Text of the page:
Sweden's GDP is expected to fall less than other European Union countries

Sweden's strategy to tackle the Covid-19 pandemic has sparked controversy. The Swedish government, led by Stefan Löfven, did not allow the economy to stop, resisting the strategy of confinement and social isolation carried out by other European Union countries. Now, when looking at GDP results for the second quarter, economists predict that Sweden will suffer less from the economic effects of the pandemic.

Prime Minister of Sweden, Stefan Lofven and Prime Minister of Portugal, António Costa | Henrik Montgomery / Reuters

Sweden has not implemented any strategy of confinement or social isolation to the population due to the Covid-19 pandemic, contrary to what has been done by the other member states of the European Union (EU). Now, according to Bloomberg, economists predict that the Swedish economy will contract less than most EU countries, precisely because it has not stopped the country.

The strategy was controversial, but it may now provide Sweden with an easier way to withstand the economic effects caused by the epidemiological outbreak of the new coronavirus. This Wednesday, Sweden will publish preliminary data on gross domestic product (GDP) between April and June and economists consulted by Bloomberg anticipate a contraction of 7%.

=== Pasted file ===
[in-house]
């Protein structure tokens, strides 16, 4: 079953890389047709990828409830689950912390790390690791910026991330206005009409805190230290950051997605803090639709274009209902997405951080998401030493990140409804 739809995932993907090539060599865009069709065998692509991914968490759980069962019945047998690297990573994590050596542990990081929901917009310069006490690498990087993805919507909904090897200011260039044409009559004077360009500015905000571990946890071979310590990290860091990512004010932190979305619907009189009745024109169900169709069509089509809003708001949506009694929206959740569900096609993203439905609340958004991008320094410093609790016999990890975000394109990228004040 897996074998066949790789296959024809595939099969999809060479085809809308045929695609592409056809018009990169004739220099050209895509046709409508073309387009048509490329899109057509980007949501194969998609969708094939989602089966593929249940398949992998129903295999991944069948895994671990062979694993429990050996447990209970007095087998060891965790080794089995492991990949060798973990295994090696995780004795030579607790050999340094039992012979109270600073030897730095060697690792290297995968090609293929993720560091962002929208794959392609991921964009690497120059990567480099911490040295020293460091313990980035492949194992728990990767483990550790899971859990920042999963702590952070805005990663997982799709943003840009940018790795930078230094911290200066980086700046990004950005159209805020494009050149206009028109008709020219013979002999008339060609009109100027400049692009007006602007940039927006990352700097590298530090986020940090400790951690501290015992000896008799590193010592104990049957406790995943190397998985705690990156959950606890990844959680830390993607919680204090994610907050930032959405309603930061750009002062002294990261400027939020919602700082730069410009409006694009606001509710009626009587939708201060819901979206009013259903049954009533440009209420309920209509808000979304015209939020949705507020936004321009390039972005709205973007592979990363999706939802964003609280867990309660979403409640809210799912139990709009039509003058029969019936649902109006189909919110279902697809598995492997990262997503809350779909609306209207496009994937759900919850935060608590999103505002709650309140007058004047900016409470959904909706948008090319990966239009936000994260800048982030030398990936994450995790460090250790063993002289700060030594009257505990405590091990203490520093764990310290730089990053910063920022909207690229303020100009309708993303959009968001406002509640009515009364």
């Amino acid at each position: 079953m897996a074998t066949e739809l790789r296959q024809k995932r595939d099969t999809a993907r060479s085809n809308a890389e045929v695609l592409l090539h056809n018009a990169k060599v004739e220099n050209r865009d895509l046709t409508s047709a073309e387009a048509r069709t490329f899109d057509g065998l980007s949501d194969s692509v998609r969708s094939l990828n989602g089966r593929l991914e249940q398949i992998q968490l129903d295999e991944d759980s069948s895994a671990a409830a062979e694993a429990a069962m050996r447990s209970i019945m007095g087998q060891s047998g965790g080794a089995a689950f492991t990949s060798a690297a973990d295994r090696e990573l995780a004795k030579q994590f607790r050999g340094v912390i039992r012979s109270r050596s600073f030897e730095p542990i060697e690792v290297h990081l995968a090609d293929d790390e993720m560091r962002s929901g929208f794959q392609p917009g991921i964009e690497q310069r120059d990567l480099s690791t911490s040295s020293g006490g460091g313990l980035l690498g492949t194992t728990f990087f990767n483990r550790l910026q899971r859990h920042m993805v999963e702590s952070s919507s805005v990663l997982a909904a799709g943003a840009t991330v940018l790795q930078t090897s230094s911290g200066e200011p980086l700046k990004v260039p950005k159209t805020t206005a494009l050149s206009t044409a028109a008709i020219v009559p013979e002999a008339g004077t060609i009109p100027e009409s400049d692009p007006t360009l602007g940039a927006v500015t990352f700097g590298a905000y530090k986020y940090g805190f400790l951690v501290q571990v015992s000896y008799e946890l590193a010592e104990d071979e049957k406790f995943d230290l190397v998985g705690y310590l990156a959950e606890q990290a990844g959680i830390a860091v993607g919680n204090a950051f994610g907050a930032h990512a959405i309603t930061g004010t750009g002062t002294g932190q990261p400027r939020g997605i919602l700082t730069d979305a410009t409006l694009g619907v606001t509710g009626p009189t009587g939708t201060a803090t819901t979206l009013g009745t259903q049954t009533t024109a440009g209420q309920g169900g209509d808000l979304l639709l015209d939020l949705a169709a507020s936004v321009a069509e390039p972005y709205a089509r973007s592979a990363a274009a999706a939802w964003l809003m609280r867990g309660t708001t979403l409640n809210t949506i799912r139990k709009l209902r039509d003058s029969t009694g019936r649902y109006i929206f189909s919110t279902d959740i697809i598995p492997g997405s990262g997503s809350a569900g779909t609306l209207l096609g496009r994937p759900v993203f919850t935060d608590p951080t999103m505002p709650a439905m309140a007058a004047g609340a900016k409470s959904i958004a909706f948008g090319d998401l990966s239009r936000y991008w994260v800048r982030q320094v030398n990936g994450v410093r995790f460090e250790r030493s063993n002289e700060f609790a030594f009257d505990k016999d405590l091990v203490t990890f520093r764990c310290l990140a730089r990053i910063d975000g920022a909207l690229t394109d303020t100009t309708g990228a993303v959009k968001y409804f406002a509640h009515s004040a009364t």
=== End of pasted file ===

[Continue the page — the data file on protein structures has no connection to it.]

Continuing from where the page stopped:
The extent of GDP contraction forecast for Sweden is still historic for the country of Scandinavia. But even so, it is a much lower drop than that registered by the European partners.

“The Swedish economy was not unscathed. […] But we believe that the drop in GDP in the second quarter would have been about a third of that observed in the eurozone, probably ”, defends Capital Economics economist David Oxley, quoted by Bloomberg.

Danish bank Nordea economist Torbjorn Isaksson, heard by the financial and economic information agency, is more cautious: "We don't know how the virus strategy will affect economies in the long run."

According to Eurostat's preliminary quick estimate, revealed on Friday, July 31, the eurozone's GDP is expected to have sunk 15%, and contracted 14,4% in the EU in the second quarter. The fall is expected to be the biggest since 1995, compared to the 3,1% and 2,5% contraction, respectively, in the euro area and in the EU, registered between January and March.

According to Eurostat, between April and June, Spain's GDP sank 18,5%, Portugal's economy fell 14,1% and in France the pace of the economy fell 13,8%.

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